Who else loves shopping for stationery supplies? Notebooks and filler paper? Pens and pencils? Post-it Notes and index cards? Some of the simple pleasures in life.
As a DV survivor and a Life Coach, I know how important it is to get your thoughts out. I also know how a good to-do list can motivate action and improve self-accountability.
With my appreciation for stationery and my desire to see women who have experienced domestic violence LIVE – and not just survive – after DV, I decided to launch a series of tools to assist. The first tool being our handmade notebook.
A Quick Behind the Scene
Check out this quick video showing how we make our Not Mad. Motivated. Handmade Notebook. We print our lines and covers, we punch the holes and bind it all together. [Please excuse my son’s music at the end of the video💜]
I recently finished a five-session, 1:1 writing to heal program with Writing Coach Shamina Williams of Life Lines Professional Services. First, if you have never taken some kind of writing class – for fun, to jump start your creativity, or to help in your healing – I highly recommend you give it a try. (I will write more about my experience in a future post.)
In one of our sessions, Coach Shamina challenged me to create a list of ten goals for me to work to achieve before the year is over. As a young student, writing my goals or my “to-do” lists was an important self-accountability tool. There was a sense of excitement and accomplishment in checking off each task!
However, sometime while adulting, I neglected the habit of making lists. There was a time when I experienced being ridiculed for “relying” on a list. Lists were spoken about as a character flaw or weakness. But the truth is, I was stronger with my lists. I was more focused and more driven. I was more . . . well. . . more me. Creating a list of goals is like having an accountability partner – especially if you share your list with other. So hold me accountable, y’all!!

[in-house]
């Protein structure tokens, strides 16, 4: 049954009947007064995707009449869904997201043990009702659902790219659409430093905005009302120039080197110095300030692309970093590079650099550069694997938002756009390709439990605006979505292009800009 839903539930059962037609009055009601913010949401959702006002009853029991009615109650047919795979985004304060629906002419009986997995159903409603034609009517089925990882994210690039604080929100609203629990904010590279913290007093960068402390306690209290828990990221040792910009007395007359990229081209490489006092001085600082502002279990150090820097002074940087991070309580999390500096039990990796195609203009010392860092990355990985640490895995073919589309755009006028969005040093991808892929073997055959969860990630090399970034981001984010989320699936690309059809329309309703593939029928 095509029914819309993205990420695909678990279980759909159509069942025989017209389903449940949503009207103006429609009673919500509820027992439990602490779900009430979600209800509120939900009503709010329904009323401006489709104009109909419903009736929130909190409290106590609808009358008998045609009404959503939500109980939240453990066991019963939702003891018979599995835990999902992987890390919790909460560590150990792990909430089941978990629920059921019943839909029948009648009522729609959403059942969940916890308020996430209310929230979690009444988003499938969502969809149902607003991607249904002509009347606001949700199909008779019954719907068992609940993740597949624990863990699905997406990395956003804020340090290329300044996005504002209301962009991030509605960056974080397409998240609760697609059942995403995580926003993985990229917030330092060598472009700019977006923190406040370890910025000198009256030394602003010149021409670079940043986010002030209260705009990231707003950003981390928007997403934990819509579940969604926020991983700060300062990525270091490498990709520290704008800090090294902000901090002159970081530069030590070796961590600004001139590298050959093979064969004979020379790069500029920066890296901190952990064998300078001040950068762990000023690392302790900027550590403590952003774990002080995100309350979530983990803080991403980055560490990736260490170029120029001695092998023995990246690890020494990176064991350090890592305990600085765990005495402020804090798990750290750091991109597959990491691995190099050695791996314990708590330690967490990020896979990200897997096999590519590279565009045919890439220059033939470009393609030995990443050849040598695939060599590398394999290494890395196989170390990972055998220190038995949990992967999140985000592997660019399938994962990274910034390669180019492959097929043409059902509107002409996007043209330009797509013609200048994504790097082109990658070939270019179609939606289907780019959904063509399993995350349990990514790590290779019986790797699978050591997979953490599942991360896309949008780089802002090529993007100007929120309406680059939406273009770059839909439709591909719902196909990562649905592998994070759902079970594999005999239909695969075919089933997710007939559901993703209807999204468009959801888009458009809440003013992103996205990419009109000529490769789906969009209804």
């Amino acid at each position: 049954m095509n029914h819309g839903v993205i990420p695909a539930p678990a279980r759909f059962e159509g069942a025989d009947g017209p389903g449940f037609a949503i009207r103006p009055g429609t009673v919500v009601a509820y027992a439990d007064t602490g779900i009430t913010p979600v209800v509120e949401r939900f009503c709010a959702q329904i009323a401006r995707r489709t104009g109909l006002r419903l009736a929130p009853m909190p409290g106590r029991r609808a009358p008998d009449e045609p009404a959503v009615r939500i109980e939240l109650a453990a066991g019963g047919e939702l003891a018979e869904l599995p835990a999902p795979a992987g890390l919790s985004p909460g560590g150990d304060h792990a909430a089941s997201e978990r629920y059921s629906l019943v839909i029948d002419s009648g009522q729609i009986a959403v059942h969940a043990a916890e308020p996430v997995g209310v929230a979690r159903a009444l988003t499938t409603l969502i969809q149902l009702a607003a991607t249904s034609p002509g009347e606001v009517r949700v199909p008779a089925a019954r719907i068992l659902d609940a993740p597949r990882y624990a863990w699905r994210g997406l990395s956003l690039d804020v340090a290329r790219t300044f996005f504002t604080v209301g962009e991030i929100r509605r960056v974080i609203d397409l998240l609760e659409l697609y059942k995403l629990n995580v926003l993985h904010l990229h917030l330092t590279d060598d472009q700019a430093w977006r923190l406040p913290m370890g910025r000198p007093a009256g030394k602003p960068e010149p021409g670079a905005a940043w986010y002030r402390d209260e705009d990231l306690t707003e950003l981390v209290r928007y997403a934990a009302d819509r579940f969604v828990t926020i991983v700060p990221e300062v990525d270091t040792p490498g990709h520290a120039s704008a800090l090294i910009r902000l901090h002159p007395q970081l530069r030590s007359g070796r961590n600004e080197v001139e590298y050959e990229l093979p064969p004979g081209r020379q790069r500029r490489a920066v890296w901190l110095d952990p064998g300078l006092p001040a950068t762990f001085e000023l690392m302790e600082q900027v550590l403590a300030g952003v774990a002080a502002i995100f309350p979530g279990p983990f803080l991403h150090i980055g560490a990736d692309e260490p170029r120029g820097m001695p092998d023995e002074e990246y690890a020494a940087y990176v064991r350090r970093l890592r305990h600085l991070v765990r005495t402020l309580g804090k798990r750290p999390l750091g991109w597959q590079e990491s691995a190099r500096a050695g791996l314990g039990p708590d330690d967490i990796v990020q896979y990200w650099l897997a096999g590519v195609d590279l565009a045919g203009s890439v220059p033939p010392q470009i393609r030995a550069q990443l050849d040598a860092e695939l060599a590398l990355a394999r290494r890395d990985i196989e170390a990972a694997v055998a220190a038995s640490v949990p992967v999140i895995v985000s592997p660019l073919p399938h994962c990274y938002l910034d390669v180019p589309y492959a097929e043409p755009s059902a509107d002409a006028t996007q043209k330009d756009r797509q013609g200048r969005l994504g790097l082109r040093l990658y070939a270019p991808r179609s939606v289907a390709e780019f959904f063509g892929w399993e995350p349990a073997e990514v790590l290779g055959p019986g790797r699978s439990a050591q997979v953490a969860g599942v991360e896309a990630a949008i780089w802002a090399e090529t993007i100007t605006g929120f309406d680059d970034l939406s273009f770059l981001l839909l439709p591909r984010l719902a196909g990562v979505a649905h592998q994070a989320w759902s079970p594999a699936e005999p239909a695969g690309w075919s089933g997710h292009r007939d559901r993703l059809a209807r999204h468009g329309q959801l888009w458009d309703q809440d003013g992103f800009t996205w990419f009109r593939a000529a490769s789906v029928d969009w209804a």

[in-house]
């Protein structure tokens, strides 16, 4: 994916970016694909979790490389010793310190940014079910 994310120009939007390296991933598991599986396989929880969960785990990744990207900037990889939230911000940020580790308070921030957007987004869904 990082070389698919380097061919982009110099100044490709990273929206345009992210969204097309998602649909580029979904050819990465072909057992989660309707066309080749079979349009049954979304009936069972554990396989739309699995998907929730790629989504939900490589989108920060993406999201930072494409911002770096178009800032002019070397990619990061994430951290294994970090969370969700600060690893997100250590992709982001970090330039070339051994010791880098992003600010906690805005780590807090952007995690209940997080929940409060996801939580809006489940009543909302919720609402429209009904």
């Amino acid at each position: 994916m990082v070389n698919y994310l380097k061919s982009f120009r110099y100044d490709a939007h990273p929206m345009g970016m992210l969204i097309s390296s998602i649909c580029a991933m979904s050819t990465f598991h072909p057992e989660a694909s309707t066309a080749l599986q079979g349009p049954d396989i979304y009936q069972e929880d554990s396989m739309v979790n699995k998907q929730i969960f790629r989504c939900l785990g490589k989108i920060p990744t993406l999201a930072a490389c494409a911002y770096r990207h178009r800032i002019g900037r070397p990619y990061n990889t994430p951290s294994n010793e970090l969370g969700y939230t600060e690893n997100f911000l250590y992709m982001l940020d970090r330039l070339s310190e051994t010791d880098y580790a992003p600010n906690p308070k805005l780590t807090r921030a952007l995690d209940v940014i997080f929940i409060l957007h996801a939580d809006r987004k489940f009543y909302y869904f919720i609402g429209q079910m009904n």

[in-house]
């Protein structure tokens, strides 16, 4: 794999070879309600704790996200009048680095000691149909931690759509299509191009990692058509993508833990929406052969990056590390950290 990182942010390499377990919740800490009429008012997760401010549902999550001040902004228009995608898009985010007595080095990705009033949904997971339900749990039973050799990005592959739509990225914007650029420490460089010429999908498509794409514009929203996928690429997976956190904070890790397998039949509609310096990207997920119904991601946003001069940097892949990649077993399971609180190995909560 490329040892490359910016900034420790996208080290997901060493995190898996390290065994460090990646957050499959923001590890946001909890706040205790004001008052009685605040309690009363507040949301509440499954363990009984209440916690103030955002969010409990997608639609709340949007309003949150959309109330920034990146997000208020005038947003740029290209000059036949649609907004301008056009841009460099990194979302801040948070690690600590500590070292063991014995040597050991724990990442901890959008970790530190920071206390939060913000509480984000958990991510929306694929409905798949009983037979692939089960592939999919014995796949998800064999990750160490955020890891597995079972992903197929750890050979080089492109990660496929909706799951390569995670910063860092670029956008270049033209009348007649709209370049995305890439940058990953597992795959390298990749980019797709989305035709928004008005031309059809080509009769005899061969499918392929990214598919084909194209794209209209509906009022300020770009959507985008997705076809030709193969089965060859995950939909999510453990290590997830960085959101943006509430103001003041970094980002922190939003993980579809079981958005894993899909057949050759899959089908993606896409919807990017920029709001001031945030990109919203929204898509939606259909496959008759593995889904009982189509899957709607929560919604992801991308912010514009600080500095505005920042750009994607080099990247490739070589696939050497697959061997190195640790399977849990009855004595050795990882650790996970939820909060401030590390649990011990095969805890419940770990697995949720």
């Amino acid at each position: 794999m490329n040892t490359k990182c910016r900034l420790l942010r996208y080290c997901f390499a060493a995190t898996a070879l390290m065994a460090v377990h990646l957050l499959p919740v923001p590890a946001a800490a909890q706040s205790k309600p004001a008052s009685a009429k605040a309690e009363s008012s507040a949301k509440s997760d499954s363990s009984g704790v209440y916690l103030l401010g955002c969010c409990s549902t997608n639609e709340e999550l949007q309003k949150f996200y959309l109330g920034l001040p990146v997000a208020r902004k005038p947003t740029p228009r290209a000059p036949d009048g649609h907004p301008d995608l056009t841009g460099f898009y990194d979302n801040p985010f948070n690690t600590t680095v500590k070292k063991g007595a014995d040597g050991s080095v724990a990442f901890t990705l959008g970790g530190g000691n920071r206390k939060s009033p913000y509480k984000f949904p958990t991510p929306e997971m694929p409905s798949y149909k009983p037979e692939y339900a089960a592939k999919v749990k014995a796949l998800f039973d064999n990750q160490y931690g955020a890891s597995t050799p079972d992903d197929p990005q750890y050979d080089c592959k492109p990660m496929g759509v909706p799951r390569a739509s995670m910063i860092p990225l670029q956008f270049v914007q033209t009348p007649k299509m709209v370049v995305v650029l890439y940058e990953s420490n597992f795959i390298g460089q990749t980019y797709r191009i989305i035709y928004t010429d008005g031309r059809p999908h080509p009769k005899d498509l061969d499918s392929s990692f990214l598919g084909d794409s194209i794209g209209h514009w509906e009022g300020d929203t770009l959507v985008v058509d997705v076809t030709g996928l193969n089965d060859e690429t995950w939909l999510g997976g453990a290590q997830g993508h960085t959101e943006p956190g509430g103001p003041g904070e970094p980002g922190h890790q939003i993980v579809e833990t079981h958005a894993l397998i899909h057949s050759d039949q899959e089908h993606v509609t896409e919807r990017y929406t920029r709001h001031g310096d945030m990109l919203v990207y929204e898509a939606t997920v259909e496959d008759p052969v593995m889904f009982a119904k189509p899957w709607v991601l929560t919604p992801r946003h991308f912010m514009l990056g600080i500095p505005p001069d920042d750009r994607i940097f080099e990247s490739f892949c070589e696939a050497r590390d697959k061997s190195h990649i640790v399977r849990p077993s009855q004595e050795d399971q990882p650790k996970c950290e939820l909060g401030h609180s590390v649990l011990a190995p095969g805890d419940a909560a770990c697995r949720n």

10 Goals for the Rest 2022
My intention for the list below is to increase my overall happiness and to increase satisfaction with myself.
Improve my worship to The Creator
Pray on time
Memorize at least 5 Surahs
Lose 25 pounds
Increase physical activity
Reduce sugar intake
Spend more quality time with sons
Go new places together
Replace my social security card
Call SS office for requirements
Get a Passport for me and my sons
Confirm requirements and cost
Get new window treatments
Order windows treatments
Update my yard and deck
Schedule deck estimate
Contact HOA about rules
Schedule deck installation
Schedule yard estimation
Keep up the kitchen and living room with daily “reset”
Have and enforce a cleaning schedule
Organize additional space until completed
Create healthy night and morning routines
Be more productive at work
Organize my workspace
Set work goals/priorities for the day/week
Writing to Set Short-term Goals
There are many reasons to grab a notebook and get to writing. One reason is, that can be made into a very regular habit, to create goals and to-do lists. You can even set rewards for your goals by giving yourself small, yet meaningful gifts once one or a group of goals are accomplished.